'RIP beer snake': Lancashire reusable cups threaten tradition
Cricket fans' tradition of making "beer snakes" could be threatened by the launch of a new reusable cup system.
Lancashire County Cricket Club is introducing a multiple-use cup scheme to cut down on the 250,000 single-use cups used at Old Trafford every year.
They will make their full debut when England meet Australia on 24 June.
Some social media users are worried the move will kill the tradition of used cups being paraded through the stands in a long, winding collection.
A club spokesman said the cups, which require a £1 deposit, had been trialled during Lancashire's one-day game against Yorkshire on 5 June.
They will now be rolled out across the summer, beginning with England's one-day international against the Aussies later this month.
Beer snakes have become common sights in cricket, with crowds across the world gathering together hundreds of discarded cups to form them.
At Old Trafford, it usually appears in the Foster's Party Stand, where its arrival is often greeted by fans chanting "feed the snake or it will die".
The Lancashire snake has attracted media attention too, with former England bowler and cricket pundit Graeme Swann mentioning it on Twitter several times.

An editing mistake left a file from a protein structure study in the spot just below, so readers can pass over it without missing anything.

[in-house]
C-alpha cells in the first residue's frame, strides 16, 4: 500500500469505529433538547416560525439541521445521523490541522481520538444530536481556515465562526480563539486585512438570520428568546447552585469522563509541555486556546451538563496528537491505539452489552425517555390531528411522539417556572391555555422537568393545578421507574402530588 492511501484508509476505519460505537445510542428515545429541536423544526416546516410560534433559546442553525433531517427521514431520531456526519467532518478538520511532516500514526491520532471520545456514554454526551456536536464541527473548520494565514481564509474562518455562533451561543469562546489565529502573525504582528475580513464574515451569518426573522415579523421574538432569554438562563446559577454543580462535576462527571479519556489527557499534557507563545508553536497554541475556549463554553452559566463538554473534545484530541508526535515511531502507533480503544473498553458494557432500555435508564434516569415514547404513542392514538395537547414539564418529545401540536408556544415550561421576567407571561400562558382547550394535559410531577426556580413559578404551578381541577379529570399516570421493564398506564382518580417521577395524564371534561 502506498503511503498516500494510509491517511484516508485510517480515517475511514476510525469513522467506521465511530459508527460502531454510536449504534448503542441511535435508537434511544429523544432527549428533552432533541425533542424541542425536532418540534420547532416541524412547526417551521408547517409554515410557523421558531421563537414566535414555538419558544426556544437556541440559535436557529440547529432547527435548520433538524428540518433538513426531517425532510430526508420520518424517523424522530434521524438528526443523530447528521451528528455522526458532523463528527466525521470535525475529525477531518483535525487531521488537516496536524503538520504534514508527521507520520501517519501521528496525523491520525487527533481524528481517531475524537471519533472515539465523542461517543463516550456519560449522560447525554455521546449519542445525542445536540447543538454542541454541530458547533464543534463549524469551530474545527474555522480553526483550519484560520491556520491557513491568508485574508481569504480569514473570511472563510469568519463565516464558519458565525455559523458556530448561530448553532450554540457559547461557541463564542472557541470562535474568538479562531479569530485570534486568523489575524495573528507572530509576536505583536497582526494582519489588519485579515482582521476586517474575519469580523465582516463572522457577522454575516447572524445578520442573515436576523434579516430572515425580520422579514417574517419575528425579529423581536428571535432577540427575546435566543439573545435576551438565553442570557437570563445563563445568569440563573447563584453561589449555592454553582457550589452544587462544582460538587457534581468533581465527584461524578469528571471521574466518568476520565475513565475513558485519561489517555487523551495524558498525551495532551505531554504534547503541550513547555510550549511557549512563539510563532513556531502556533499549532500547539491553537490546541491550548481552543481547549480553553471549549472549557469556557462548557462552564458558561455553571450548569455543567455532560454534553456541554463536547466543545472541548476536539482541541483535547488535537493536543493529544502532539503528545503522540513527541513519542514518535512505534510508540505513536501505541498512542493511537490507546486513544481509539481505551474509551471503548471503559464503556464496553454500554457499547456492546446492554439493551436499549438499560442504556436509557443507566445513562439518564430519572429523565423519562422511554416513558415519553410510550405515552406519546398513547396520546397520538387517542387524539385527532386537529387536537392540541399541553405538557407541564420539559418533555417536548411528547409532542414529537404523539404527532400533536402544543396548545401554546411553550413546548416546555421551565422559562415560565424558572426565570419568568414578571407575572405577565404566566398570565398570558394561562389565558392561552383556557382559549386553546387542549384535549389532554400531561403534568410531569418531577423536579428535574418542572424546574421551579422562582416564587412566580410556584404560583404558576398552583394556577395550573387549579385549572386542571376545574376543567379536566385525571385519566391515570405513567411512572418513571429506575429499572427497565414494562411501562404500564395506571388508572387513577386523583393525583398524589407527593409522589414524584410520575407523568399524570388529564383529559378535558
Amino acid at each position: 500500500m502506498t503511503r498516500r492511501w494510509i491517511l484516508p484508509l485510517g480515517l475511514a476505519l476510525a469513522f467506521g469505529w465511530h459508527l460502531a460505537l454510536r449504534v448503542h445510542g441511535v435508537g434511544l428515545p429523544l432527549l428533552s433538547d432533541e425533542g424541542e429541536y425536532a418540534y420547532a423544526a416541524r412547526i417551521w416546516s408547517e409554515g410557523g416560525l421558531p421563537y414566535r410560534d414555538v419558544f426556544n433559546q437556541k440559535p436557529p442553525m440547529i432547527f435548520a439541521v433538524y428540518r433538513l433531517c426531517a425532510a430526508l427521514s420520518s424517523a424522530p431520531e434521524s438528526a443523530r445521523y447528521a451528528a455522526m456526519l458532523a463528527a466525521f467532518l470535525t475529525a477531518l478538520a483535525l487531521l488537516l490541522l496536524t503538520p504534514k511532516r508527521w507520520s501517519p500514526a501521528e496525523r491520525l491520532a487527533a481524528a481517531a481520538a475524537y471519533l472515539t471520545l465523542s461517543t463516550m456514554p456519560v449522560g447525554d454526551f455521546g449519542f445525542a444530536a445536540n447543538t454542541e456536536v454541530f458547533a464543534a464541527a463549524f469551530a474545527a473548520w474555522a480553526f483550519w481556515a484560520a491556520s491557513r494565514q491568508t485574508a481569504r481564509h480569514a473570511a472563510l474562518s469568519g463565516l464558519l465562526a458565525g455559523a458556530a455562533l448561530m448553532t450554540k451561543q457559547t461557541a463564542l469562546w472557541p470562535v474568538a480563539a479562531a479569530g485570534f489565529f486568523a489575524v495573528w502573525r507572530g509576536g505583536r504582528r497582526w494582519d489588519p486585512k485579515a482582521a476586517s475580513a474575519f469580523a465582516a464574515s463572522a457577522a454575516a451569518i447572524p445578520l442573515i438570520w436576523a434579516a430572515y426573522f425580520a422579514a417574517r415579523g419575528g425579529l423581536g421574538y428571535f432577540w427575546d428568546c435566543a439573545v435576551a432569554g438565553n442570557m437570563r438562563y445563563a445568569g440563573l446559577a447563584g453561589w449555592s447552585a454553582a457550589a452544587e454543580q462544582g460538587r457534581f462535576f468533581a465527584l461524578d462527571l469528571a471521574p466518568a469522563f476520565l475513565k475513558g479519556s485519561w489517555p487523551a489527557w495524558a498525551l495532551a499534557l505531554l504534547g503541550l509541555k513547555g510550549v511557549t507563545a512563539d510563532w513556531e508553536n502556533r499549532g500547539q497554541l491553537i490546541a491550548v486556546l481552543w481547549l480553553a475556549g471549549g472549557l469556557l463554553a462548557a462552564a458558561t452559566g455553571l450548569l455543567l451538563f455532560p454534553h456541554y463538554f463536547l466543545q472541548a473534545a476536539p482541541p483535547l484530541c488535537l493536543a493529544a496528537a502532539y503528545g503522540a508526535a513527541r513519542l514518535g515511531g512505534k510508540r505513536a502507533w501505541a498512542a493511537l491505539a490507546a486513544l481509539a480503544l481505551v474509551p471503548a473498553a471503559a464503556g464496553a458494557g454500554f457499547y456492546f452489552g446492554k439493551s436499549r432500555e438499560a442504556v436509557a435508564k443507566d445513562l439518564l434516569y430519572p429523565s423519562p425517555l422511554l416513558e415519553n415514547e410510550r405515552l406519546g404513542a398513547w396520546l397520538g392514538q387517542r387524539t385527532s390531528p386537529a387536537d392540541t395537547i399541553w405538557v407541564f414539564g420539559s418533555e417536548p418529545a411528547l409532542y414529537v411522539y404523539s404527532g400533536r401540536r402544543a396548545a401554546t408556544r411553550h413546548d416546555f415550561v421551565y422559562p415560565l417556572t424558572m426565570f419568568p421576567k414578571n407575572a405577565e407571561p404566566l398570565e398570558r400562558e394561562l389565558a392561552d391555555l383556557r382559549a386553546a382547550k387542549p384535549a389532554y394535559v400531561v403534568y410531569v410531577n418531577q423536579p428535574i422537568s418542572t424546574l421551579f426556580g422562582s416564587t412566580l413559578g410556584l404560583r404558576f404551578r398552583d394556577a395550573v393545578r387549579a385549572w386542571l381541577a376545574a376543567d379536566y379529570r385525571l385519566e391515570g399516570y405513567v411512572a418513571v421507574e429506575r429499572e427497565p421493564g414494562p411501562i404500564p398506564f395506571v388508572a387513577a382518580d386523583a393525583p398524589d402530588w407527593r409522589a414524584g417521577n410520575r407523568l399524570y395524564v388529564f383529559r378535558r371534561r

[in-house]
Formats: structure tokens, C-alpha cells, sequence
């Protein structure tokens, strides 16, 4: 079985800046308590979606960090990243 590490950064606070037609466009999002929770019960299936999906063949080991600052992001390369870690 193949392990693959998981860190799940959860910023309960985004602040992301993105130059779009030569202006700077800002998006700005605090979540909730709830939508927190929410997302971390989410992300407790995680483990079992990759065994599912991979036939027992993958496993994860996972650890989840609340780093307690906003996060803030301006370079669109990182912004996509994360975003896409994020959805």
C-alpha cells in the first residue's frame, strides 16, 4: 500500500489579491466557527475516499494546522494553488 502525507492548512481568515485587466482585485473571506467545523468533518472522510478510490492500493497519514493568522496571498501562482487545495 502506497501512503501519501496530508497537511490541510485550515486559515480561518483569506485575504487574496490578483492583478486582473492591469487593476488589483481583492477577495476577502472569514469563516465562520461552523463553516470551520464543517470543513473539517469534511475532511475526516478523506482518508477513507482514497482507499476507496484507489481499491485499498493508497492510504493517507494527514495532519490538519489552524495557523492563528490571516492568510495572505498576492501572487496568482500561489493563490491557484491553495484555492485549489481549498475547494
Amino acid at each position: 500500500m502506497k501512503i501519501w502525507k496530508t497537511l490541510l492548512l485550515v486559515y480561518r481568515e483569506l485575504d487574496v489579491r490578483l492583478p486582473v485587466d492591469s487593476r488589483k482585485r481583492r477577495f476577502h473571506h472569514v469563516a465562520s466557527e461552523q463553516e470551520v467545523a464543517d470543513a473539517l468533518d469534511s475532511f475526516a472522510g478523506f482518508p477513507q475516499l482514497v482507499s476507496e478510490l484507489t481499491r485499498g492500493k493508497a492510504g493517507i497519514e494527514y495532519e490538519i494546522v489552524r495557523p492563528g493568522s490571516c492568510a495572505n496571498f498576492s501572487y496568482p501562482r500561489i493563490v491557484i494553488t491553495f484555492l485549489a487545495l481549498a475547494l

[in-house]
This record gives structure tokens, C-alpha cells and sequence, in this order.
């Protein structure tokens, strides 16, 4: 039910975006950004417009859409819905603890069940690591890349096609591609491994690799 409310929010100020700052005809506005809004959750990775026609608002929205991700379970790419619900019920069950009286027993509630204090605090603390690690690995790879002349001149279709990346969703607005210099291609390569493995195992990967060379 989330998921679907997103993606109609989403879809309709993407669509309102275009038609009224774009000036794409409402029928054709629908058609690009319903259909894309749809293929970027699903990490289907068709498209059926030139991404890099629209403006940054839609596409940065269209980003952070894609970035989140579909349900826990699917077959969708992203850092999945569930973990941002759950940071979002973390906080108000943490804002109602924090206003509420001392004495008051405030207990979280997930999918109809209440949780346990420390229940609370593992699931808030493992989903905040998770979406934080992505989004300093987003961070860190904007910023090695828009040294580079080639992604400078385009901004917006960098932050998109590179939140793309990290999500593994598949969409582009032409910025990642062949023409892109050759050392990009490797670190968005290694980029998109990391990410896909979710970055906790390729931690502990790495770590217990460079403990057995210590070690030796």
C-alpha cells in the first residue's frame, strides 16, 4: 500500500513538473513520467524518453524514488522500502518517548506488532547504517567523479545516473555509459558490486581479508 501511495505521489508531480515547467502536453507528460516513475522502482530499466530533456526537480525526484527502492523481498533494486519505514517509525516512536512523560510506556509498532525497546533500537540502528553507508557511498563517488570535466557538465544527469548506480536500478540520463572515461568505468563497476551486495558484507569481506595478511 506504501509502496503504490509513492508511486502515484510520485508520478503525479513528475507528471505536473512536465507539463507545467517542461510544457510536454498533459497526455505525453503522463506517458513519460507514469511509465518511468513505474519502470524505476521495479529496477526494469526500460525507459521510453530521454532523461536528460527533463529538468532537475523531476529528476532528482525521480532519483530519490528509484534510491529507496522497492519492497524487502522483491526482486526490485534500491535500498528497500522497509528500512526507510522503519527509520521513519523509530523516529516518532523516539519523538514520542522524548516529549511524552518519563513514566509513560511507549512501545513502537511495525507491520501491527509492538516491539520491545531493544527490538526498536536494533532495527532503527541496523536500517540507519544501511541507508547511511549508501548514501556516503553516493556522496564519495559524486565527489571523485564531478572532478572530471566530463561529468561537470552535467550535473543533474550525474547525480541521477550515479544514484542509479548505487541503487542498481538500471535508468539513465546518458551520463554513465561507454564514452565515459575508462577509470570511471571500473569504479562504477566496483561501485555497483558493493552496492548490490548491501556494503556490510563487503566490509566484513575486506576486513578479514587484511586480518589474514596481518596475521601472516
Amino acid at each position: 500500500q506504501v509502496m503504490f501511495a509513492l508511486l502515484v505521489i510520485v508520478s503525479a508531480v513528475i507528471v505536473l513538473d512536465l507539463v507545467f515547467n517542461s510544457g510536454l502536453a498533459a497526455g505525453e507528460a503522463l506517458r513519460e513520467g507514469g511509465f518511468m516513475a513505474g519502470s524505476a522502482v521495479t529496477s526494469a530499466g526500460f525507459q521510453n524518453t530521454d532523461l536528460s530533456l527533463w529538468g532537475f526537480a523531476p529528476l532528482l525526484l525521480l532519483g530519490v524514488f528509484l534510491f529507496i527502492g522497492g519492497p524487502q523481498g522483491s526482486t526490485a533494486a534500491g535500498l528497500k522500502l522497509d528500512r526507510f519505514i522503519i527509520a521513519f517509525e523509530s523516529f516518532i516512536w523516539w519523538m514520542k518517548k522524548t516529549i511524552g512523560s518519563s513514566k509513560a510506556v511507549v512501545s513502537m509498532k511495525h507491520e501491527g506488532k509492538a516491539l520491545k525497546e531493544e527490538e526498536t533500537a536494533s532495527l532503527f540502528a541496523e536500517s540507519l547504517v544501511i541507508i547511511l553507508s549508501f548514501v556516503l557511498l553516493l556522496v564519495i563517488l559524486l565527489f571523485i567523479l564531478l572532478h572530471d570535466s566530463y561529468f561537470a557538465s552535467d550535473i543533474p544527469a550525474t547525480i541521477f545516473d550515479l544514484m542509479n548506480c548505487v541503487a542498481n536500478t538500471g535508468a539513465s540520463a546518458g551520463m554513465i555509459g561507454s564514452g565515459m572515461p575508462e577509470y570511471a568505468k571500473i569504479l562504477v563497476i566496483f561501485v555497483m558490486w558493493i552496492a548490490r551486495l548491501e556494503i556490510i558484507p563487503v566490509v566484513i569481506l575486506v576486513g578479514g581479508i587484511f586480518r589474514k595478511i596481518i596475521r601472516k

Stephen Morgan wrote that it was ironic the environment would be "saved at the expense of" one of its own, adding "RIP Beer Snake".
Darren Hoy congratulated the club for "moving forward" but spared a thought for the snake's demise.
However, Adrian Ward thought the more well-off members of the crowd might be able to "keep the tradition alive".
Anthony Mundy, the club's operations director, said it was "determined to change" the amount of single-use plastics.
The club spokesman added that games would still "have some fantastic atmospheres, even without the occasional beer snake".
Alex Hopkinson, whose company has supplied the cups, said alongside the environmental gains, the club would also "benefit from having less clear-up and the supporters will benefit by having a sturdier cup to drink out of, meaning less spillage and a cleaner stadium to enjoy".